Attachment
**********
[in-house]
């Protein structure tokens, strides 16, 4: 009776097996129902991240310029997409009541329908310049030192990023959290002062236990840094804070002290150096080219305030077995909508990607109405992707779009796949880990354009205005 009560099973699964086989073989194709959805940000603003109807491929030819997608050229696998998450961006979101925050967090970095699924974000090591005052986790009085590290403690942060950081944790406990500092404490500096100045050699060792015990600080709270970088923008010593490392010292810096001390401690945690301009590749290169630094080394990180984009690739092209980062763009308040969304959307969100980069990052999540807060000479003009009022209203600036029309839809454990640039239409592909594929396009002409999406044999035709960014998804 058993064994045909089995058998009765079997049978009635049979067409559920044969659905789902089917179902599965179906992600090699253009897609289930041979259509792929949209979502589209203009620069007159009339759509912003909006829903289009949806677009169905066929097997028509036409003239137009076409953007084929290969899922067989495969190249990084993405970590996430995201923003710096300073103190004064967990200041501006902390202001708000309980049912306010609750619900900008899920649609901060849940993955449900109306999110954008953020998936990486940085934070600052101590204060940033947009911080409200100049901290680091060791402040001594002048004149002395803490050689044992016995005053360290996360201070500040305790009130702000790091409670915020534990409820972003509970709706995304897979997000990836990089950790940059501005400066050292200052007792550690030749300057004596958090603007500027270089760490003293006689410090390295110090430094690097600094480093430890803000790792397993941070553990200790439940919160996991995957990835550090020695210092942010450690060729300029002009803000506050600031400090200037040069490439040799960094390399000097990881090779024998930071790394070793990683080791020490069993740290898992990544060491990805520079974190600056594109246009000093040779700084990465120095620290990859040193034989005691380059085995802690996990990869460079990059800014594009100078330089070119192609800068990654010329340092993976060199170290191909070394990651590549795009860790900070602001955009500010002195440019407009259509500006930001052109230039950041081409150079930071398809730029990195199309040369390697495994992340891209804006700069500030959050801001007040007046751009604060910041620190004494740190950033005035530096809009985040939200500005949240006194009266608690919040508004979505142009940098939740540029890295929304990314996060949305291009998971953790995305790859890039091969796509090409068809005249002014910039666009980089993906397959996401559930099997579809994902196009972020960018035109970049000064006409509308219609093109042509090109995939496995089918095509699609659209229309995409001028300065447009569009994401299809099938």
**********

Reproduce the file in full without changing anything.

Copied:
[in-house]
């Protein structure tokens, strides 16, 4: 009776097996129902991240310029997409009541329908310049030192990023959290002062236990840094804070002290150096080219305030077995909508990607109405992707779009796949880990354009205005 009560099973699964086989073989194709959805940000603003109807491929030819997608050229696998998450961006979101925050967090970095699924974000090591005052986790009085590290403690942060950081944790406990500092404490500096100045050699060792015990600080709270970088923008010593490392010292810096001390401690945690301009590749290169630094080394990180984009690739092209980062763009308040969304959307969100980069990052999540807060000479003009009022209203600036029309839809454990640039239409592909594929396009002409999406044999035709960014998804 058993064994045909089995058998009765079997049978009635049979067409559920044969659905789902089917179902599965179906992600090699253009897609289930041979259509792929949209979502589209203009620069007159009339759509912003909006829903289009949806677009169905066929097997028509036409003239137009076409953007084929290969899922067989495969190249990084993405970590996430995201923003710096300073103190004064967990200041501006902390202001708000309980049912306010609750619900900008899920649609901060849940993955449900109306999110954008953020998936990486940085934070600052101590204060940033947009911080409200100049901290680091060791402040001594002048004149002395803490050689044992016995005053360290996360201070500040305790009130702000790091409670915020534990409820972003509970709706995304897979997000990836990089950790940059501005400066050292200052007792550690030749300057004596958090603007500027270089760490003293006689410090390295110090430094690097600094480093430890803000790792397993941070553990200790439940919160996991995957990835550090020695210092942010450690060729300029002009803000506050600031400090200037040069490439040799960094390399000097990881090779024998930071790394070793990683080791020490069993740290898992990544060491990805520079974190600056594109246009000093040779700084990465120095620290990859040193034989005691380059085995802690996990990869460079990059800014594009100078330089070119192609800068990654010329340092993976060199170290191909070394990651590549795009860790900070602001955009500010002195440019407009259509500006930001052109230039950041081409150079930071398809730029990195199309040369390697495994992340891209804006700069500030959050801001007040007046751009604060910041620190004494740190950033005035530096809009985040939200500005949240006194009266608690919040508004979505142009940098939740540029890295929304990314996060949305291009998971953790995305790859890039091969796509090409068809005249002014910039666009980089993906397959996401559930099997579809994902196009972020960018035109970049000064006409509308219609093109042509090109995939496995089918095509699609659209229309995409001028300065447009569009994401299809099938």